- // chocolate topping //
- 100 g (312 oz) melted dark chocolate (at least 70% cocoa solids)
- 1 tablespoon coconut oil
- 1/4 teaspoon salt
- 35 g (114 oz/1/4 cup) caramelised buckwheat
- // coconut dulce de leche //
- 400 ml (1312 fl oz) tin coconut cream
- 100 g (312 oz/1 cup) coconut sugar
- 1/2 teaspoon salt
“This recipe towers over any store-bought caramel slice. The taste is absolutely next level and the perfect balance of saltiness in the slice makes it something that you can eat…then eat a little bit more…and a little bit more. It’s also very close to being raw and requires almost no cooking – most of it is done by the food processor”. – Kate
Place all the cookie base ingredients in a food processor and blitz until the mixture is a breadcrumb-like texture and just starting to come together.
Remove the mixture from the food processor and press into the bottom of a 24 × 19 cm (91⁄2 × 71⁄2 in) brownie tin or glass pyrex dish to make a smooth base about 1 cm (1⁄2 in) thick. Cover and place in the freezer.
Clean the food processor out with paper towel and then put in all the ingredients for the filling and blitz until a smooth caramel has formed and there are no cashew lumps.
Remove the tin from the freezer and spoon the caramel on top, making sure it is even and smooth.
Cover and return to the freezer for 20 minutes.
For the chocolate topping, gently melt the chocolate over a double boiler with the coconut oil and salt.
Remove the slice from the freezer and sprinkle over the caramelised buckwheat. Pour the melted chocolate mix on top and return to the freezer. Once the chocolate has hardened, after about 20 minutes, you’re ready to go! You can keep the slice in the freezer for up to 2 weeks. Remove the slice 5 minutes before eating.
For the coconut dulce de leche…
Pour the coconut cream into a small saucepan with the sugar and salt. Simmer over low heat, string occasionally, for 30–40 minutes until thickened and a caramel colour.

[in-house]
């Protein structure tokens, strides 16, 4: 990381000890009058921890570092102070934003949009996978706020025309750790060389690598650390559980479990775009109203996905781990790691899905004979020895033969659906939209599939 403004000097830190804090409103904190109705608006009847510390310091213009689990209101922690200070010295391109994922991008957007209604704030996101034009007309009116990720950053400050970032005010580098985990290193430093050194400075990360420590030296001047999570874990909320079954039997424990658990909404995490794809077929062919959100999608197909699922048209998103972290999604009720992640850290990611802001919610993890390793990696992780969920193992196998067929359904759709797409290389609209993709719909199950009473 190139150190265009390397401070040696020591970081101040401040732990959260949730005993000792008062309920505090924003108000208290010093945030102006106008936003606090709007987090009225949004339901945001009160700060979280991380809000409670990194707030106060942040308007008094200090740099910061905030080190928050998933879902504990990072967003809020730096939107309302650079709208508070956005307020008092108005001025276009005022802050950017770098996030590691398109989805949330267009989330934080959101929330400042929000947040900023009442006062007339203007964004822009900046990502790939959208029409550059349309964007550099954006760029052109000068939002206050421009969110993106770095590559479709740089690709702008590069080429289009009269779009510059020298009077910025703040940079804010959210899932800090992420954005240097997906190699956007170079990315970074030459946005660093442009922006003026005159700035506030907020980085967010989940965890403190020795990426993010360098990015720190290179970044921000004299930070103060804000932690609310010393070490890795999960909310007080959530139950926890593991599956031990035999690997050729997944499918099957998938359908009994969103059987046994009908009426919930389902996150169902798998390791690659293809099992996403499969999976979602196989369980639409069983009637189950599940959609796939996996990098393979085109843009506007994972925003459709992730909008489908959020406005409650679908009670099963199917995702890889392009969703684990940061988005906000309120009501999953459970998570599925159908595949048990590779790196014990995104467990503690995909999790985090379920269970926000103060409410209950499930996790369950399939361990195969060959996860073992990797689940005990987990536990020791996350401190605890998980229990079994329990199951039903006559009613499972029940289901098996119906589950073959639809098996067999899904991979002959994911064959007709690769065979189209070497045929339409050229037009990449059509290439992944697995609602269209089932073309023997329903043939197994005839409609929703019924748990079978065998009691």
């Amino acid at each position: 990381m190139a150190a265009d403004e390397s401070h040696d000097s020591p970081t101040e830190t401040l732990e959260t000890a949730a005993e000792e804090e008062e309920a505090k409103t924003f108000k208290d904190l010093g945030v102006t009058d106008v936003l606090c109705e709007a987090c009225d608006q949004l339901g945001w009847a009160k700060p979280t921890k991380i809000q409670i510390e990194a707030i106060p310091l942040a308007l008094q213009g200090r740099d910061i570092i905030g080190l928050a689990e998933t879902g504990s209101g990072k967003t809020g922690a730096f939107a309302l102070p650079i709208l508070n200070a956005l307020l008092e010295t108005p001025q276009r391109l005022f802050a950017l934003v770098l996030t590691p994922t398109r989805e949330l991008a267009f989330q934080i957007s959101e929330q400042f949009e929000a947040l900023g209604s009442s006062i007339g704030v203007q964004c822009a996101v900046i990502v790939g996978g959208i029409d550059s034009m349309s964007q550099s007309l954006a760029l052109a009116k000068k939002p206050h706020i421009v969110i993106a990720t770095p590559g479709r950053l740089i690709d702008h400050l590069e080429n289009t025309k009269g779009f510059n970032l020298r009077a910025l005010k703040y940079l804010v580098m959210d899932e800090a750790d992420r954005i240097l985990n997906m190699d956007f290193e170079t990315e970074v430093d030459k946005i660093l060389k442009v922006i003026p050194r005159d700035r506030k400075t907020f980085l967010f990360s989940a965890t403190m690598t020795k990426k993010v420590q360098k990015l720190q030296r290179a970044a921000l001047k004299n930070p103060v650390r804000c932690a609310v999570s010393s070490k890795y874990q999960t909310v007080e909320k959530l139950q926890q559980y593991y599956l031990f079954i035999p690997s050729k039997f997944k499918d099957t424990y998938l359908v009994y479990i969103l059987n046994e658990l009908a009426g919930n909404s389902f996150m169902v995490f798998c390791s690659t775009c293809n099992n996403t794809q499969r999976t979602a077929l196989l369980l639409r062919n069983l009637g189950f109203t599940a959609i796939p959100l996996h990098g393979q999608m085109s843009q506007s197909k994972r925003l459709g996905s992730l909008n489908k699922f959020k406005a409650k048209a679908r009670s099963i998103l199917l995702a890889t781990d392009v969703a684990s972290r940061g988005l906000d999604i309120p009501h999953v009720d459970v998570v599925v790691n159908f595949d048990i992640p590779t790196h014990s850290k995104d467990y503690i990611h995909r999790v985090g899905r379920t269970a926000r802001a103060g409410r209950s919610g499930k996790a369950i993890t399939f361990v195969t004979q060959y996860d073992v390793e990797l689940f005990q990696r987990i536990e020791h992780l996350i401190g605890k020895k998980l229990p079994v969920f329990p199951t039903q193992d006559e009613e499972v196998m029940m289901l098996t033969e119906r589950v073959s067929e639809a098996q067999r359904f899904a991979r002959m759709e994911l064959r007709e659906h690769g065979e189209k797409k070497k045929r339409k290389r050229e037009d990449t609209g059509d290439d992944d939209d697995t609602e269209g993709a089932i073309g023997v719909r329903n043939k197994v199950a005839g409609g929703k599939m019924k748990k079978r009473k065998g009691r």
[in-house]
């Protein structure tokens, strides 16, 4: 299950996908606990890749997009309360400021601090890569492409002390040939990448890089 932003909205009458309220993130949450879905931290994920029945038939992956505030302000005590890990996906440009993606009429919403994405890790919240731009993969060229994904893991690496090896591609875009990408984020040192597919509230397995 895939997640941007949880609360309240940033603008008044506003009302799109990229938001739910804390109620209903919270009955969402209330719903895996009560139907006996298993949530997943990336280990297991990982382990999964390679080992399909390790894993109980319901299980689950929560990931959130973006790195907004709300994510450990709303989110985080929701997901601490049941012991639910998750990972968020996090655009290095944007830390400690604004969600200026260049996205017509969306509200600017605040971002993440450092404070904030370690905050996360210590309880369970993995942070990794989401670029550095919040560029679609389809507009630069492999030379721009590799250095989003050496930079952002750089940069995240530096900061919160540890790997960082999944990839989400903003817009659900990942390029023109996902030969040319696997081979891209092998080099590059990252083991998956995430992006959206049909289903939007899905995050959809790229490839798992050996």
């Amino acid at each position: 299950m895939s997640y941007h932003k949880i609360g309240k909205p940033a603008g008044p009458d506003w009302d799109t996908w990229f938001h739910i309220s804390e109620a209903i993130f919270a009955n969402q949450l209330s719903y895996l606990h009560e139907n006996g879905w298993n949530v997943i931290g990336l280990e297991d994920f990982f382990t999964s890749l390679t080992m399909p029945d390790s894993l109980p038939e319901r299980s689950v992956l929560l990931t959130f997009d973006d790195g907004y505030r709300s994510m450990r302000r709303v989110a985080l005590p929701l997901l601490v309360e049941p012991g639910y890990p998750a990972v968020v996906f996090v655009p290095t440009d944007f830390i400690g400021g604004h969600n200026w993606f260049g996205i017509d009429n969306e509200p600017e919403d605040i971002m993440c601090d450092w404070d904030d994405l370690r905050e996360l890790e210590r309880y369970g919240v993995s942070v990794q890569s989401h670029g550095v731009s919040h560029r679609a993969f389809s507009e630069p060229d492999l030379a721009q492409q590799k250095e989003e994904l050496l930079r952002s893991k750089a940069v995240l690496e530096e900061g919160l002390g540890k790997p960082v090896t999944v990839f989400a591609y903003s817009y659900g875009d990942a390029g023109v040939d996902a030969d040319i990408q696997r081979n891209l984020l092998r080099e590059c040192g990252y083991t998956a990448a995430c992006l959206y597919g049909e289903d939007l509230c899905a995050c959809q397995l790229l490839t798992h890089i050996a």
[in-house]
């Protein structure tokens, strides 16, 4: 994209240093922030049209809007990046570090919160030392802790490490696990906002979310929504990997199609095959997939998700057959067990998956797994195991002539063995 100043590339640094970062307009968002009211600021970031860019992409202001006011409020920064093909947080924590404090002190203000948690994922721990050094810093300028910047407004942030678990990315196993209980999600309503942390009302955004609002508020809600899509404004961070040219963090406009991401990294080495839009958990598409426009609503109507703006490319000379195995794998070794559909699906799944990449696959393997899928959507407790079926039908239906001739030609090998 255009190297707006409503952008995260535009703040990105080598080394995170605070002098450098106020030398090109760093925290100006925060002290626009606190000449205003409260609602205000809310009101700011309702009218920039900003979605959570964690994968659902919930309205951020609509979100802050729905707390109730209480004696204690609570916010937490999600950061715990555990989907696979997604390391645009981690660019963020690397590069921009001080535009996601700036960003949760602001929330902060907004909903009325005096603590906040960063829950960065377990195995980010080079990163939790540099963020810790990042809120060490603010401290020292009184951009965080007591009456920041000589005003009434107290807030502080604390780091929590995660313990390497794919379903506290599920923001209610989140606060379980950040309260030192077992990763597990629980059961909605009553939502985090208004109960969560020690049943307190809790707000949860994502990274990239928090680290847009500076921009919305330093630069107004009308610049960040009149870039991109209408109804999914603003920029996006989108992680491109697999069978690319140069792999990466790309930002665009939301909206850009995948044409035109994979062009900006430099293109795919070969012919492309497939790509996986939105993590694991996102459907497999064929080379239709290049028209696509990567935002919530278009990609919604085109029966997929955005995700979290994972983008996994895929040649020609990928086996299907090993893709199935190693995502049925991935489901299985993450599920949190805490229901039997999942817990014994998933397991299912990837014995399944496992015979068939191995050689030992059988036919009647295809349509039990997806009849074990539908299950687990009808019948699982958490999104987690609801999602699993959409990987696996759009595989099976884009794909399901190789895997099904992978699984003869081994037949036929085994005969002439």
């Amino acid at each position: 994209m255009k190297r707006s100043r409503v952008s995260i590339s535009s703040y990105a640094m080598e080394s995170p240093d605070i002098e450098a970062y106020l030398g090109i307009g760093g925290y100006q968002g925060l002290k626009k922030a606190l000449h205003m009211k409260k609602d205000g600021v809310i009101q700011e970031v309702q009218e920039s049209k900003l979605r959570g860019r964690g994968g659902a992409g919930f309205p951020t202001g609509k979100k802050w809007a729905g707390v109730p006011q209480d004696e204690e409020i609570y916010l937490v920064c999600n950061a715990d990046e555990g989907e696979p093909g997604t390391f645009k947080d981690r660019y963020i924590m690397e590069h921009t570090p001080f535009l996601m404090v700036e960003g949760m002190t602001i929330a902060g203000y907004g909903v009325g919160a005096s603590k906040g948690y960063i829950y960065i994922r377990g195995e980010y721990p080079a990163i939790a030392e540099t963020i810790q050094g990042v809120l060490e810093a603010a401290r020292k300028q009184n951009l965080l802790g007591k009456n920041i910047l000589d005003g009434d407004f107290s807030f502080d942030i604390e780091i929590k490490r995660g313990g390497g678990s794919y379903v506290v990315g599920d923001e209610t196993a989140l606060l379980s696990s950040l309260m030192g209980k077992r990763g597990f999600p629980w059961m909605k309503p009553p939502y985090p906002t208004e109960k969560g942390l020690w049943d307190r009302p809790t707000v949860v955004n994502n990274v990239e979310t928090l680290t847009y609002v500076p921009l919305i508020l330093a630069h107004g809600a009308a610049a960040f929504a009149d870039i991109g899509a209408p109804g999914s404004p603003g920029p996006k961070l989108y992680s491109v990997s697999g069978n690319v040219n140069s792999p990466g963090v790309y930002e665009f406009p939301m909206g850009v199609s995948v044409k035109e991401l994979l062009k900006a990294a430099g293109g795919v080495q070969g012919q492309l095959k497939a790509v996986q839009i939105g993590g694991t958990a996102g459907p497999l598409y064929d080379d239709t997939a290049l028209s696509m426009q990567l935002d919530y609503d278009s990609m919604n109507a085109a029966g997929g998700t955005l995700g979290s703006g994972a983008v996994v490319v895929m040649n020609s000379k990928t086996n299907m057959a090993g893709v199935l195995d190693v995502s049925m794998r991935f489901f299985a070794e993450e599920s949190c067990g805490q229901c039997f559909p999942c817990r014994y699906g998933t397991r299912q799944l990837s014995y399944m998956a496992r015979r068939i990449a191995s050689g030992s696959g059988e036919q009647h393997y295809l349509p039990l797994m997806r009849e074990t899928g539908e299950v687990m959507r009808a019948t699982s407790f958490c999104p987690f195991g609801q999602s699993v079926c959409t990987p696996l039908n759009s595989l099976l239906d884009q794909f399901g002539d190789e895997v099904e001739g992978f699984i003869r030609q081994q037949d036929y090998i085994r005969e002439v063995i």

Place in a sterilised jar and keep in the refrigerator for up to 2 weeks.
- This caramel slice is a wonderful alternative for those with food intolerances. Though intolerance friendly, and free of refined sugars as such, it is still an occasionally food to share in moderation. Raw desserts are still high in natural sugars and fats, so enjoy sparingly if you are maintaining your weight at happy and healthy level.
- Kate’s caramel slice contains lots of wonderful potassium rich dates and a plethora or other minerals found in the nuts and grains. Almonds in particular are a rich source of plant based calcium, a great alternative for a vegan or completely dairy free diet.
- Though I am yet to try any variations of Kate’s slice, I am sure a nut free version could be enjoyed. For instance, you could use sunflower seeds in place of cashews and almonds and pumpkin seeds in place of macadamias. The flavour would be slightly different, but I am sure it would still be mouth waveringly delicious!
Jessica Cox is a qualified practicing Nutritionist with a Bachelor Health Science (Nutrition) and over 15 years of clinical experience. She is the founder and director JCN Clinic, published author and established recipe developer. Jessica is well respected within health and wellness space for her no fad approach and use of evidence-based nutrition.